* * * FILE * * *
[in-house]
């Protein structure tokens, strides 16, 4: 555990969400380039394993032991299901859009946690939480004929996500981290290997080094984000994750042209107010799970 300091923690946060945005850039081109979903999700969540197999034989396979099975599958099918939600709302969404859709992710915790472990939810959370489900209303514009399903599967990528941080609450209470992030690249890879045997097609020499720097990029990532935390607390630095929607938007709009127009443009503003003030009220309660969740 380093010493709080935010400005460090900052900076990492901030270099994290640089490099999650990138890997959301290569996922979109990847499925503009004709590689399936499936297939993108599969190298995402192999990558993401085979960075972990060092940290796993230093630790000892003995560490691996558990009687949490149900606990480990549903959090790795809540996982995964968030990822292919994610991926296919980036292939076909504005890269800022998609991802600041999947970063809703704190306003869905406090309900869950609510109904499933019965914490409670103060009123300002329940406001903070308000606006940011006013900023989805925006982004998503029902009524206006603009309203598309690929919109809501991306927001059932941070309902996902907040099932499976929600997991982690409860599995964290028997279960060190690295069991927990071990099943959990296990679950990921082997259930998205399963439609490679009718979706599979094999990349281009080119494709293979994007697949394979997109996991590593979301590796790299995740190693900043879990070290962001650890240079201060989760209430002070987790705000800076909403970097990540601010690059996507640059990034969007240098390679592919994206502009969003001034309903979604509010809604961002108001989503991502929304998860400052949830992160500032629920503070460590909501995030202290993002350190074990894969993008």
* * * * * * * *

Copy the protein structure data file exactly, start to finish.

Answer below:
[in-house]
């Protein structure tokens, strides 16, 4: 555990969400380039394993032991299901859009946690939480004929996500981290290997080094984000994750042209107010799970 300091923690946060945005850039081109979903999700969540197999034989396979099975599958099918939600709302969404859709992710915790472990939810959370489900209303514009399903599967990528941080609450209470992030690249890879045997097609020499720097990029990532935390607390630095929607938007709009127009443009503003003030009220309660969740 380093010493709080935010400005460090900052900076990492901030270099994290640089490099999650990138890997959301290569996922979109990847499925503009004709590689399936499936297939993108599969190298995402192999990558993401085979960075972990060092940290796993230093630790000892003995560490691996558990009687949490149900606990480990549903959090790795809540996982995964968030990822292919994610991926296919980036292939076909504005890269800022998609991802600041999947970063809703704190306003869905406090309900869950609510109904499933019965914490409670103060009123300002329940406001903070308000606006940011006013900023989805925006982004998503029902009524206006603009309203598309690929919109809501991306927001059932941070309902996902907040099932499976929600997991982690409860599995964290028997279960060190690295069991927990071990099943959990296990679950990921082997259930998205399963439609490679009718979706599979094999990349281009080119494709293979994007697949394979997109996991590593979301590796790299995740190693900043879990070290962001650890240079201060989760209430002070987790705000800076909403970097990540601010690059996507640059990034969007240098390679592919994206502009969003001034309903979604509010809604961002108001989503991502929304998860400052949830992160500032629920503070460590909501995030202290993002350190074990894969993008």